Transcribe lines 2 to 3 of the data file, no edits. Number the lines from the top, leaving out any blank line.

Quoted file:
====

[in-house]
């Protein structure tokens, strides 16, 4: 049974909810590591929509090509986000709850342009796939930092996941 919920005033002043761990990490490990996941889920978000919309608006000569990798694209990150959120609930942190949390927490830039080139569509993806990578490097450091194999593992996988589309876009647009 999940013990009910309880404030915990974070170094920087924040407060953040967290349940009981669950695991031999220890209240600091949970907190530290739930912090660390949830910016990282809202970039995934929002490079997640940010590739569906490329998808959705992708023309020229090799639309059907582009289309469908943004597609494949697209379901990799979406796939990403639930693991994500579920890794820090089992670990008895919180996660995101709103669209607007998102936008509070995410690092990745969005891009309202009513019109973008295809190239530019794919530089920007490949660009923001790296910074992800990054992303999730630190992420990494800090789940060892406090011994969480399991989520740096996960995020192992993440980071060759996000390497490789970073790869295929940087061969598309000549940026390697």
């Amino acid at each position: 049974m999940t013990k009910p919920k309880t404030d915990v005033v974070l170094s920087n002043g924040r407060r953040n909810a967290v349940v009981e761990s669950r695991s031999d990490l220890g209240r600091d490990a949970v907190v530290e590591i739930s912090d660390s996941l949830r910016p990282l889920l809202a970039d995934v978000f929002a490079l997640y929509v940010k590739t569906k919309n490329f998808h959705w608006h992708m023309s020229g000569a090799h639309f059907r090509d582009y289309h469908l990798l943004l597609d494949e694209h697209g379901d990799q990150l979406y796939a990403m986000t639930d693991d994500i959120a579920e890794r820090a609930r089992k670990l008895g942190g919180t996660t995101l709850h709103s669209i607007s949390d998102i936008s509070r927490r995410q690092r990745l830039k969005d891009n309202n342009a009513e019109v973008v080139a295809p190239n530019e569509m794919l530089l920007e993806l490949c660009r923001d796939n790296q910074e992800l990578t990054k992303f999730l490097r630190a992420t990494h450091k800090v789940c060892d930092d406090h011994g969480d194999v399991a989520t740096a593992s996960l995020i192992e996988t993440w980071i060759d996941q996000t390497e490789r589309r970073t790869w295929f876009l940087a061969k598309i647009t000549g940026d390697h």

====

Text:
């Protein structure tokens, strides 16, 4: 049974909810590591929509090509986000709850342009796939930092996941 919920005033002043761990990490490990996941889920978000919309608006000569990798694209990150959120609930942190949390927490830039080139569509993806990578490097450091194999593992996988589309876009647009 999940013990009910309880404030915990974070170094920087924040407060953040967290349940009981669950695991031999220890209240600091949970907190530290739930912090660390949830910016990282809202970039995934929002490079997640940010590739569906490329998808959705992708023309020229090799639309059907582009289309469908943004597609494949697209379901990799979406796939990403639930693991994500579920890794820090089992670990008895919180996660995101709103669209607007998102936008509070995410690092990745969005891009309202009513019109973008295809190239530019794919530089920007490949660009923001790296910074992800990054992303999730630190992420990494800090789940060892406090011994969480399991989520740096996960995020192992993440980071060759996000390497490789970073790869295929940087061969598309000549940026390697």
């Amino acid at each position: 049974m999940t013990k009910p919920k309880t404030d915990v005033v974070l170094s920087n002043g924040r407060r953040n909810a967290v349940v009981e761990s669950r695991s031999d990490l220890g209240r600091d490990a949970v907190v530290e590591i739930s912090d660390s996941l949830r910016p990282l889920l809202a970039d995934v978000f929002a490079l997640y929509v940010k590739t569906k919309n490329f998808h959705w608006h992708m023309s020229g000569a090799h639309f059907r090509d582009y289309h469908l990798l943004l597609d494949e694209h697209g379901d990799q990150l979406y796939a990403m986000t639930d693991d994500i959120a579920e890794r820090a609930r089992k670990l008895g942190g919180t996660t995101l709850h709103s669209i607007s949390d998102i936008s509070r927490r995410q690092r990745l830039k969005d891009n309202n342009a009513e019109v973008v080139a295809p190239n530019e569509m794919l530089l920007e993806l490949c660009r923001d796939n790296q910074e992800l990578t990054k992303f999730l490097r630190a992420t990494h450091k800090v789940c060892d930092d406090h011994g969480d194999v399991a989520t740096a593992s996960l995020i192992e996988t993440w980071i060759d996941q996000t390497e490789r589309r970073t790869w295929f876009l940087a061969k598309i647009t000549g940026d390697h």